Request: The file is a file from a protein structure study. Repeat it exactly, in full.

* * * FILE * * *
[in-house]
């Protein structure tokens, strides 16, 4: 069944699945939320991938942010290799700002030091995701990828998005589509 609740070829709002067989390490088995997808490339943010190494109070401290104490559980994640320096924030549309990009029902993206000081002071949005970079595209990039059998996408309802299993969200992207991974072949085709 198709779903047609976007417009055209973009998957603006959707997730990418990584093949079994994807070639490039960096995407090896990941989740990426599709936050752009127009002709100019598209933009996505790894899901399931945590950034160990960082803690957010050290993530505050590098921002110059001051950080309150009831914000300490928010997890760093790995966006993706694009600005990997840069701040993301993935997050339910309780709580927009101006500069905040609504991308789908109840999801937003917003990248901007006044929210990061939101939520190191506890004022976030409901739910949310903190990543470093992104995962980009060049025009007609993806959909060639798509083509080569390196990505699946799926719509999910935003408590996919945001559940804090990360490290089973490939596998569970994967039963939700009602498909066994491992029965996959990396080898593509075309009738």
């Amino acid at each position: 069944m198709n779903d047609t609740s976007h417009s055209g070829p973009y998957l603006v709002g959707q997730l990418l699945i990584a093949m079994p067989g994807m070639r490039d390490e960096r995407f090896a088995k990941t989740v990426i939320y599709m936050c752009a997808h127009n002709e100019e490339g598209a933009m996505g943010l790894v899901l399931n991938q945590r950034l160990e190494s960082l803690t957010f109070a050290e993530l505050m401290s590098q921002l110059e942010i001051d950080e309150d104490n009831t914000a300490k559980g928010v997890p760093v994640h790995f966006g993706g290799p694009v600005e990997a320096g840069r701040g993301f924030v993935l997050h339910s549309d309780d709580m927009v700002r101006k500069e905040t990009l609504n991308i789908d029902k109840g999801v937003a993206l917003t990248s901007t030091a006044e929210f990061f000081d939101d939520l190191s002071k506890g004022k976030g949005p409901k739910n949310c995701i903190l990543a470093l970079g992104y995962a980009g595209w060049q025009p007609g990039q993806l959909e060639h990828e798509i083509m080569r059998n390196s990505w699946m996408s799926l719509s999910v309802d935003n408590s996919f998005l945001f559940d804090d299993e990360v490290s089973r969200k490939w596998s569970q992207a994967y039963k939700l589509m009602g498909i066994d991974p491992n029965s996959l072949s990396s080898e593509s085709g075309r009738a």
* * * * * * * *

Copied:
[in-house]
């Protein structure tokens, strides 16, 4: 069944699945939320991938942010290799700002030091995701990828998005589509 609740070829709002067989390490088995997808490339943010190494109070401290104490559980994640320096924030549309990009029902993206000081002071949005970079595209990039059998996408309802299993969200992207991974072949085709 198709779903047609976007417009055209973009998957603006959707997730990418990584093949079994994807070639490039960096995407090896990941989740990426599709936050752009127009002709100019598209933009996505790894899901399931945590950034160990960082803690957010050290993530505050590098921002110059001051950080309150009831914000300490928010997890760093790995966006993706694009600005990997840069701040993301993935997050339910309780709580927009101006500069905040609504991308789908109840999801937003917003990248901007006044929210990061939101939520190191506890004022976030409901739910949310903190990543470093992104995962980009060049025009007609993806959909060639798509083509080569390196990505699946799926719509999910935003408590996919945001559940804090990360490290089973490939596998569970994967039963939700009602498909066994491992029965996959990396080898593509075309009738």
């Amino acid at each position: 069944m198709n779903d047609t609740s976007h417009s055209g070829p973009y998957l603006v709002g959707q997730l990418l699945i990584a093949m079994p067989g994807m070639r490039d390490e960096r995407f090896a088995k990941t989740v990426i939320y599709m936050c752009a997808h127009n002709e100019e490339g598209a933009m996505g943010l790894v899901l399931n991938q945590r950034l160990e190494s960082l803690t957010f109070a050290e993530l505050m401290s590098q921002l110059e942010i001051d950080e309150d104490n009831t914000a300490k559980g928010v997890p760093v994640h790995f966006g993706g290799p694009v600005e990997a320096g840069r701040g993301f924030v993935l997050h339910s549309d309780d709580m927009v700002r101006k500069e905040t990009l609504n991308i789908d029902k109840g999801v937003a993206l917003t990248s901007t030091a006044e929210f990061f000081d939101d939520l190191s002071k506890g004022k976030g949005p409901k739910n949310c995701i903190l990543a470093l970079g992104y995962a980009g595209w060049q025009p007609g990039q993806l959909e060639h990828e798509i083509m080569r059998n390196s990505w699946m996408s799926l719509s999910v309802d935003n408590s996919f998005l945001f559940d804090d299993e990360v490290s089973r969200k490939w596998s569970q992207a994967y039963k939700l589509m009602g498909i066994d991974p491992n029965s996959l072949s990396s080898e593509s085709g075309r009738a």